Data collection: The questionnaires were distributed to the selected students, written consent forms that explained the purpose of the research with the assurance of their confidentiality were obtained. The students were told that their participation was anonymous and entirely voluntary, and there was no reward for taking part. Authors answered questions or clarified any possible doubts, and collected filled questionnaires.

Statistical analysis: All data obtained were entered into a Microsoft Office Excel 2010 spreadsheet and exported for analyses using the SPSS software version 20.0 (SPSS Inc., Chicago, IL, USA). The p values were calculated by chi-square test to compare group data. An alpha level ≤0.05 was considered as significant at the 95% confidence level. The Microsoft Office Excel 2010 program was used for data analysis, and for chart, graph and diagram preparation. Odds-ratio was calculated to identify the association of anxiety, depression, BMI and academic result with sport and exercising days per week. OR=1 indicates the reference value, OR>1 the risk value and OR<1 an out of risk value.


Socio-demographic profile

Table 1 reveals that 51.2% of the respondents were athletes, while 48.8% comprised non-athletes. The highest numbers of athlete and non-athlete students were in the age range of 21-23 yrs with 57.5% and 55.1%, respectively. Age group, study year and weekly exercise or sport participation distributions are also given in the table.

Sports and exercise

Sports types involved in are given in Figure 1, with the highest number of students (80%) being involved in cricket. Most of the students reported that they took part in more than one type of sports or exercise.

Mental health (anxiety and depression levels)

Anxiety and depression levels are compared in Table 2, demonstrating significant differences (p<0.001) between athlete and non-athlete students, with more favorable results for athletes for mild, moderate and severe anxiety levels. The study also revealed that female athletes were more anxious than their male counterparts. Athletes were also less depressed than non-athletes, again at each depression level. Both genders rated almost equally in mild depression, but males reported higher levels in both moderate and moderately severe depression levels.

Body mass index (BMI)

Based on BMI classification, the prevalence of underweight, overweight and obesity were more frequent among non-athletes compared with athletes as presented in Figure 2. In terms of gender differences, there were no female athletes in the obese level but there were more underweight and overweight female athletes than the males (Figure 3).

Physical health problems

Physical health condition of athletes was better than that of non-athletes. All indicators of physical health condition, except BMI, given in Table 3 revealed significant difference between athletes and non-athletes. Both athletes and non-athletes reported highest rates at 1-2 frequency for each illness type. Non-athletes rated higher percentages at each frequency level for any physical health problem. Among athletes, females were more frequently attacked by fever, headache, GIT and respiratory problems (p<0.001), and almost in each frequency level of any illness, they reported higher rates than males.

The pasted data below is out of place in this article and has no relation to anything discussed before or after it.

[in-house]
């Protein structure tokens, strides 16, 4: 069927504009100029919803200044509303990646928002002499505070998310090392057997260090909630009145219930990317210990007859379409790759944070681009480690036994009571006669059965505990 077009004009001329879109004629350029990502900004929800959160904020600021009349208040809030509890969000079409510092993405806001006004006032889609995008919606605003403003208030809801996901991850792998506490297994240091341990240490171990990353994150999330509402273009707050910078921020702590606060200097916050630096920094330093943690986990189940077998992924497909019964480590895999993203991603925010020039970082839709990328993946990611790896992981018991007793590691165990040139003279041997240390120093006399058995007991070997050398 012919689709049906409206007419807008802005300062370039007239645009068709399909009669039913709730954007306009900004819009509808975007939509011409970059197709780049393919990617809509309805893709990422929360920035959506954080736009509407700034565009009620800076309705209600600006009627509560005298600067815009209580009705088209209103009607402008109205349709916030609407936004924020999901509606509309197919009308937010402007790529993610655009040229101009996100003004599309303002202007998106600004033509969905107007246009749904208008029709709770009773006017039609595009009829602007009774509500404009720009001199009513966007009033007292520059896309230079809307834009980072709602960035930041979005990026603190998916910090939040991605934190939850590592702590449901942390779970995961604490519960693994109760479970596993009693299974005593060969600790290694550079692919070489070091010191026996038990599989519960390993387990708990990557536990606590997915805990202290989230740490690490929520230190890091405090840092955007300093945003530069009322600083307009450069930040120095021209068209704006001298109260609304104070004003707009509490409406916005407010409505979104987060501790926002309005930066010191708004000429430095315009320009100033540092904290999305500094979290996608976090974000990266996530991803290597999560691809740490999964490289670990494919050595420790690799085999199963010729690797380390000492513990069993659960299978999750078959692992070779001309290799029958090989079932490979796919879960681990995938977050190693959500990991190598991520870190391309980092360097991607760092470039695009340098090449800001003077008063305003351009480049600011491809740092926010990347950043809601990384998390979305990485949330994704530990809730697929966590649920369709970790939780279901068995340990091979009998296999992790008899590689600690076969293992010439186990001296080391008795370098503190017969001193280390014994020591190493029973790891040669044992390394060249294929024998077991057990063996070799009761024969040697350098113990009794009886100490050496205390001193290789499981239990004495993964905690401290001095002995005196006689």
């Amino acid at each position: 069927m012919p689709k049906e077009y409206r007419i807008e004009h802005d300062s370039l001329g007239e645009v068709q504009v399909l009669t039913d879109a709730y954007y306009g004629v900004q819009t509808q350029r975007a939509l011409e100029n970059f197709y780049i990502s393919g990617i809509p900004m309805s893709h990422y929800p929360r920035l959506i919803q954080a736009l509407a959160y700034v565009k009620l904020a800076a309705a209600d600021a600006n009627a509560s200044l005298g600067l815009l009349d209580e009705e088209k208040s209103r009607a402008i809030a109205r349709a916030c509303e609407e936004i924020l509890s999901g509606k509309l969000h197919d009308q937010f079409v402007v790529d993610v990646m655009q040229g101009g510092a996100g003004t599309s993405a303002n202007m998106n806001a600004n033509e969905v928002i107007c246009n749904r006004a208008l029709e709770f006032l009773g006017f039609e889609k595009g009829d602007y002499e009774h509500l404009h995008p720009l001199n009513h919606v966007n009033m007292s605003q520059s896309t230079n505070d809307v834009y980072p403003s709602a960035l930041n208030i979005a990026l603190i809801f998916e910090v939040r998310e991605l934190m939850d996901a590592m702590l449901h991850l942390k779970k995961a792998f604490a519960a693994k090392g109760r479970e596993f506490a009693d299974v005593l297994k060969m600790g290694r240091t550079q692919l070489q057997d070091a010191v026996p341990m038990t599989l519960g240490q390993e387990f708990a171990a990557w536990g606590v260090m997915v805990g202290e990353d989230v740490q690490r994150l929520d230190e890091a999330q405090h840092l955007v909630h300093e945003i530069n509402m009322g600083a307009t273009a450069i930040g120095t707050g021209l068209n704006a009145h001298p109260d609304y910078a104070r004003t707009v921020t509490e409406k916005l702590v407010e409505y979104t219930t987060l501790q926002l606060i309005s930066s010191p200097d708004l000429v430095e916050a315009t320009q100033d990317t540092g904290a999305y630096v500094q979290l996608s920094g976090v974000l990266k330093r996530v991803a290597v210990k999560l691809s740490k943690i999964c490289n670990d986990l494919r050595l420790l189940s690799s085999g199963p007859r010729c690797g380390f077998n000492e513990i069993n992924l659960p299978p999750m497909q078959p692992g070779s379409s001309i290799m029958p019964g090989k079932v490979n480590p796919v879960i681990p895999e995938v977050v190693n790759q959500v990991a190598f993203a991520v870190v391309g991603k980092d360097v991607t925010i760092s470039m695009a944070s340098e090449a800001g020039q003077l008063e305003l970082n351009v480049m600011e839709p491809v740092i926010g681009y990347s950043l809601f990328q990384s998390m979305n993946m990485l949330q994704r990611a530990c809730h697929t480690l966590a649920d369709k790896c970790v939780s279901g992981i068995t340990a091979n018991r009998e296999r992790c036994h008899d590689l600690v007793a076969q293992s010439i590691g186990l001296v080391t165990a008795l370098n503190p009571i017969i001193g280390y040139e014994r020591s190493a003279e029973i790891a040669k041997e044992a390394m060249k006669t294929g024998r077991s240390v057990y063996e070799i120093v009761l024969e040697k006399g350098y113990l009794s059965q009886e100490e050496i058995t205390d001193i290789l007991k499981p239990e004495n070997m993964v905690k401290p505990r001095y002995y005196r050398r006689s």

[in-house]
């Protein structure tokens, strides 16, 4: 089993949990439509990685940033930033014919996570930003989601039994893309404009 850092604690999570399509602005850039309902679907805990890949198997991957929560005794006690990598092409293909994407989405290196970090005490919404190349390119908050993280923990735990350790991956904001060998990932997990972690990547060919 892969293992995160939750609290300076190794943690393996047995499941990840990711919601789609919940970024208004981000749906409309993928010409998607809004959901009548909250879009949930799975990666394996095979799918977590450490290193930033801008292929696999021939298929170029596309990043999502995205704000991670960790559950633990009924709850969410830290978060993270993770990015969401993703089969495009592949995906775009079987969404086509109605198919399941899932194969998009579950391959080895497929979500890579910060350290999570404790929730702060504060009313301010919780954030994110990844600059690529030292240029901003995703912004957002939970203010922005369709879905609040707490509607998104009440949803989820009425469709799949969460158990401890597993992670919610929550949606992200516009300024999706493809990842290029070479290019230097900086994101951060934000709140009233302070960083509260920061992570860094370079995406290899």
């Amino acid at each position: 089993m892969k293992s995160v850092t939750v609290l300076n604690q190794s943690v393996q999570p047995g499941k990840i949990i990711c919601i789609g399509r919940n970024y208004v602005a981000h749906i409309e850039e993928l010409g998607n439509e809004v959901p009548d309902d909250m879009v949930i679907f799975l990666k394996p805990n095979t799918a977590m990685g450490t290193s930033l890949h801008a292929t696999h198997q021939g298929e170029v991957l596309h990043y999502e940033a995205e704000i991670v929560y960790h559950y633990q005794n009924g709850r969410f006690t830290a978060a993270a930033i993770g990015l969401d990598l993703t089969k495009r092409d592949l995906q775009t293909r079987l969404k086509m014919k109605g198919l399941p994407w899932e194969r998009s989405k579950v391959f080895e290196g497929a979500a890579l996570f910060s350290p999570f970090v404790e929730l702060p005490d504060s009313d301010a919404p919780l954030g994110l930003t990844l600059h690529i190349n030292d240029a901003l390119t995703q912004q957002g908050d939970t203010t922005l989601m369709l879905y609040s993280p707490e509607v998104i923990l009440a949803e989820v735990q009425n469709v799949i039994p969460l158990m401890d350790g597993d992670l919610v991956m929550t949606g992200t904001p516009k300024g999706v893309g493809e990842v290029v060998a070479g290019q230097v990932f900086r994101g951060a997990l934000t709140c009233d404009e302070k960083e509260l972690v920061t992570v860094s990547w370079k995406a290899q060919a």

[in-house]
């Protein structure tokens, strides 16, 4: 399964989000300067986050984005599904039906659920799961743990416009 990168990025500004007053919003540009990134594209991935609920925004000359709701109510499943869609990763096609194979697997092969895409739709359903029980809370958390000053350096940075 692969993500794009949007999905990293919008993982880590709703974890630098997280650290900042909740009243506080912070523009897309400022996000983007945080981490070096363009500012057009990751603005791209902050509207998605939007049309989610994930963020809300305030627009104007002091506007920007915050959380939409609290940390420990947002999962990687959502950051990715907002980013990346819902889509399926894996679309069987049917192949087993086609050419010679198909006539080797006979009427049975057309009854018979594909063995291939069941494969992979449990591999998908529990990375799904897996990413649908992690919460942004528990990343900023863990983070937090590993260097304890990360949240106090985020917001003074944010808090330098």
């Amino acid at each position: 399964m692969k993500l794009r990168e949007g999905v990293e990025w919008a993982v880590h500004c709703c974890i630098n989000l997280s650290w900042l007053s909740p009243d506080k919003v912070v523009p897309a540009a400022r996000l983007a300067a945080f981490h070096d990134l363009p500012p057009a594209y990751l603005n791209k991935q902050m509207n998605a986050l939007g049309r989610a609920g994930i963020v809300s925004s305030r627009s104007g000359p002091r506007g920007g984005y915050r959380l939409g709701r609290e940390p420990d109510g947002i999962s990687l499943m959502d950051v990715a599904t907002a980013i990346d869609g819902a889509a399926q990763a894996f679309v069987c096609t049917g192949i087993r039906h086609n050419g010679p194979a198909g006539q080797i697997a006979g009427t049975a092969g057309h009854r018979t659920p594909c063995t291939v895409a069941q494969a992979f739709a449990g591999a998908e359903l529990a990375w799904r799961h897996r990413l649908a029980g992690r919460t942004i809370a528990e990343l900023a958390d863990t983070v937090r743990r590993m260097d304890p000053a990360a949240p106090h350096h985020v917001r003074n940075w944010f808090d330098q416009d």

Class performance

The comparative performance in class between athletes and non-athletes is given in Table 4. Individual items, like feeling stress in exam hall, and presentation, discussion or answering questions in class statistically significantly better in non-athletes (p<0.001 each). In case of completing assignment and listening attentively to the lecture, there were no significant differences between groups; also non-athletes thought that their performances were increasing day by day. Female athletes felt more stress than males in the exam hall.

Academic results

Academic results are presented in Table 5. They differed significantly (p<0.001) between athletes and non-athletes; with most students having moderate results for both groups. Non-athlete students had better results than athletes, as they rated more at the over moderate level (31.1% vs 16.5%), and less at the below moderate (8.6% vs 14.7%). In terms of gender differences, females had better academic results in both athlete and non-athlete groups, rating more at the over moderate level, and less at the below moderate one.

Association of anxiety, depression, BMI level and academic results with sports and exercise days per week

Increasing sports or exercise days per week decreases anxiety, depression and academic result, and causes better BMI condition. Table 6 displays that only athlete students who exercise 2-3 d/wk reported moderate anxiety (17.1%; OR=0.67) and moderately severe depression (6.1%; OR=0.17). Obesity was also only observed among athletes who participated in sports or exercise at this frequency (OR=0.05). Athletes who are engaged in sports or exercise almost daily had the highest rates at the below-moderate grade levels (OR=0.23), and the lowest ones at the over-moderate grade levels (OR=0.07), compared with the other athletes. Contrarily, athletes who engaged in sports or exercise 2-3 d/wk had the highest rates at the over-moderate grade levels (OR=0.73), and the lowest ones at the below-moderate grade levels (OR=0.26), compared with the rest (Table 6).


Anxiety and depression are the most common mental problems, especially among students who do not involve in either sports or exercise. The present study revealed that anxiety and depression were significantly lower among Bangladeshi university athletes as compared with non-athletes. This finding is consistent with the results of a previous study conducted in Kerman University of Medical Sciences (15). Several studies conducted in USA reported lower anxiety and depressive symptoms among athletes (16). Athletic participation was also found to be directly related to lower levels of depression at universities in the Southeastern United States (17). Among German young athletes, only 20% of athletes had anxiety and depression (18). These findings support the current study. To be involved in sport or exercise may be the reason behind the lower level of anxiety and depression among athletes.